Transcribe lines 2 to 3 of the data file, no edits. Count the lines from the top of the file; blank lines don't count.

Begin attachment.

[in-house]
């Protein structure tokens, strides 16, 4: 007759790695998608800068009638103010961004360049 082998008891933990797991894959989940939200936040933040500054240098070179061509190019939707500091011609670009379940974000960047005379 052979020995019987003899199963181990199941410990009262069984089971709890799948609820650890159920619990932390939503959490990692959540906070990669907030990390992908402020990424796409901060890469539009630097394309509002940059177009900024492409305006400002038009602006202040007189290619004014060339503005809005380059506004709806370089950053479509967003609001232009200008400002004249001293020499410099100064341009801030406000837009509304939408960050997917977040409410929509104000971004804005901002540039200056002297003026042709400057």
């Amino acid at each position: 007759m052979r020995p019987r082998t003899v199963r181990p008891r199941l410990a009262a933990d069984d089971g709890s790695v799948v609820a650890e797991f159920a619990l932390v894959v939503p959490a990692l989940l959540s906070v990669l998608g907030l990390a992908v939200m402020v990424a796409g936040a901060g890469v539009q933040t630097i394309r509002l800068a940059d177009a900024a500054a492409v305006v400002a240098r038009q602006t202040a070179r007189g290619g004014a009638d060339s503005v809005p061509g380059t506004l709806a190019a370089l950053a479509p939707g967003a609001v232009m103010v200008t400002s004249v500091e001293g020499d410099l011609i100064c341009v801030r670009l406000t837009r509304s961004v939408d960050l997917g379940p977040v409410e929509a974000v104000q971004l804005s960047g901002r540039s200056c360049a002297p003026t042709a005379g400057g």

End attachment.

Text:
């Protein structure tokens, strides 16, 4: 007759790695998608800068009638103010961004360049 082998008891933990797991894959989940939200936040933040500054240098070179061509190019939707500091011609670009379940974000960047005379 052979020995019987003899199963181990199941410990009262069984089971709890799948609820650890159920619990932390939503959490990692959540906070990669907030990390992908402020990424796409901060890469539009630097394309509002940059177009900024492409305006400002038009602006202040007189290619004014060339503005809005380059506004709806370089950053479509967003609001232009200008400002004249001293020499410099100064341009801030406000837009509304939408960050997917977040409410929509104000971004804005901002540039200056002297003026042709400057």
């Amino acid at each position: 007759m052979r020995p019987r082998t003899v199963r181990p008891r199941l410990a009262a933990d069984d089971g709890s790695v799948v609820a650890e797991f159920a619990l932390v894959v939503p959490a990692l989940l959540s906070v990669l998608g907030l990390a992908v939200m402020v990424a796409g936040a901060g890469v539009q933040t630097i394309r509002l800068a940059d177009a900024a500054a492409v305006v400002a240098r038009q602006t202040a070179r007189g290619g004014a009638d060339s503005v809005p061509g380059t506004l709806a190019a370089l950053a479509p939707g967003a609001v232009m103010v200008t400002s004249v500091e001293g020499d410099l011609i100064c341009v801030r670009l406000t837009r509304s961004v939408d960050l997917g379940p977040v409410e929509a974000v104000q971004l804005s960047g901002r540039s200056c360049a002297p003026t042709a005379g400057g």